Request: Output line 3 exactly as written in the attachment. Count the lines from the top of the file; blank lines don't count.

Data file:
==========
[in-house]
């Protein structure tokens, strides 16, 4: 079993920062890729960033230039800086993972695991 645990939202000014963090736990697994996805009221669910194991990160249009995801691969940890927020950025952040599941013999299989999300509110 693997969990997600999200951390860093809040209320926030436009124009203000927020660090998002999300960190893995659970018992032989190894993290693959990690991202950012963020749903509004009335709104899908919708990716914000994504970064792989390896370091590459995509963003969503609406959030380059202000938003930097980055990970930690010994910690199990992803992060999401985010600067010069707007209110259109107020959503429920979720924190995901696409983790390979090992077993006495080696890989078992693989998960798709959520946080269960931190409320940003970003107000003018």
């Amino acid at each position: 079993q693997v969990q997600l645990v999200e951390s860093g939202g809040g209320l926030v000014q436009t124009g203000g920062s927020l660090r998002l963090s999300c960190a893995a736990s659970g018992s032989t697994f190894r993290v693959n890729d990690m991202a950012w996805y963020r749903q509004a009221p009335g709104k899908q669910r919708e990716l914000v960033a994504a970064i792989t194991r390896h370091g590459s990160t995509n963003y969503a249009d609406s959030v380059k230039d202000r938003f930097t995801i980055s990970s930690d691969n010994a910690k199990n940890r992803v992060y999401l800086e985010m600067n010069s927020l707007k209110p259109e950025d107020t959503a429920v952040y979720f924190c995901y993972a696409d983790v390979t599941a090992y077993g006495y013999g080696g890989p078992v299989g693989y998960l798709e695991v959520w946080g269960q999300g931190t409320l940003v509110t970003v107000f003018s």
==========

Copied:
């Amino acid at each position: 079993q693997v969990q997600l645990v999200e951390s860093g939202g809040g209320l926030v000014q436009t124009g203000g920062s927020l660090r998002l963090s999300c960190a893995a736990s659970g018992s032989t697994f190894r993290v693959n890729d990690m991202a950012w996805y963020r749903q509004a009221p009335g709104k899908q669910r919708e990716l914000v960033a994504a970064i792989t194991r390896h370091g590459s990160t995509n963003y969503a249009d609406s959030v380059k230039d202000r938003f930097t995801i980055s990970s930690d691969n010994a910690k199990n940890r992803v992060y999401l800086e985010m600067n010069s927020l707007k209110p259109e950025d107020t959503a429920v952040y979720f924190c995901y993972a696409d983790v390979t599941a090992y077993g006495y013999g080696g890989p078992v299989g693989y998960l798709e695991v959520w946080g269960q999300g931190t409320l940003v509110t970003v107000f003018s």